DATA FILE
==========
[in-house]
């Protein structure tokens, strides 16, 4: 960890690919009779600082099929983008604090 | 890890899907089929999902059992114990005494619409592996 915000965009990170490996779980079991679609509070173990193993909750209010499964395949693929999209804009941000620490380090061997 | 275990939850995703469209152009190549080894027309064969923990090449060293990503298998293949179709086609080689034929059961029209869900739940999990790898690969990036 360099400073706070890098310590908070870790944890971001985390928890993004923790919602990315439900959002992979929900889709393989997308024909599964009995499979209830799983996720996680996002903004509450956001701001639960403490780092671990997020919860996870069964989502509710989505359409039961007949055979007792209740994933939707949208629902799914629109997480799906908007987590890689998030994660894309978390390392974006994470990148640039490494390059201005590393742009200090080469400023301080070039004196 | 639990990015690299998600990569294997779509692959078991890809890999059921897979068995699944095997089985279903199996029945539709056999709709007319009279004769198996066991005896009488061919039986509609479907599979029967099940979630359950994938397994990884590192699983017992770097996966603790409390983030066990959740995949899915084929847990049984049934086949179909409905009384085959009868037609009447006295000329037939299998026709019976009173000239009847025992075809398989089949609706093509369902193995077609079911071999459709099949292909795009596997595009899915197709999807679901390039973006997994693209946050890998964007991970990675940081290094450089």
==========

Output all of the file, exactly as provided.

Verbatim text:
[in-house]
């Protein structure tokens, strides 16, 4: 960890690919009779600082099929983008604090 | 890890899907089929999902059992114990005494619409592996 915000965009990170490996779980079991679609509070173990193993909750209010499964395949693929999209804009941000620490380090061997 | 275990939850995703469209152009190549080894027309064969923990090449060293990503298998293949179709086609080689034929059961029209869900739940999990790898690969990036 360099400073706070890098310590908070870790944890971001985390928890993004923790919602990315439900959002992979929900889709393989997308024909599964009995499979209830799983996720996680996002903004509450956001701001639960403490780092671990997020919860996870069964989502509710989505359409039961007949055979007792209740994933939707949208629902799914629109997480799906908007987590890689998030994660894309978390390392974006994470990148640039490494390059201005590393742009200090080469400023301080070039004196 | 639990990015690299998600990569294997779509692959078991890809890999059921897979068995699944095997089985279903199996029945539709056999709709007319009279004769198996066991005896009488061919039986509609479907599979029967099940979630359950994938397994990884590192699983017992770097996966603790409390983030066990959740995949899915084929847990049984049934086949179909409905009384085959009868037609009447006295000329037939299998026709019976009173000239009847025992075809398989089949609706093509369902193995077609079911071999459709099949292909795009596997595009899915197709999807679901390039973006997994693209946050890998964007991970990675940081290094450089």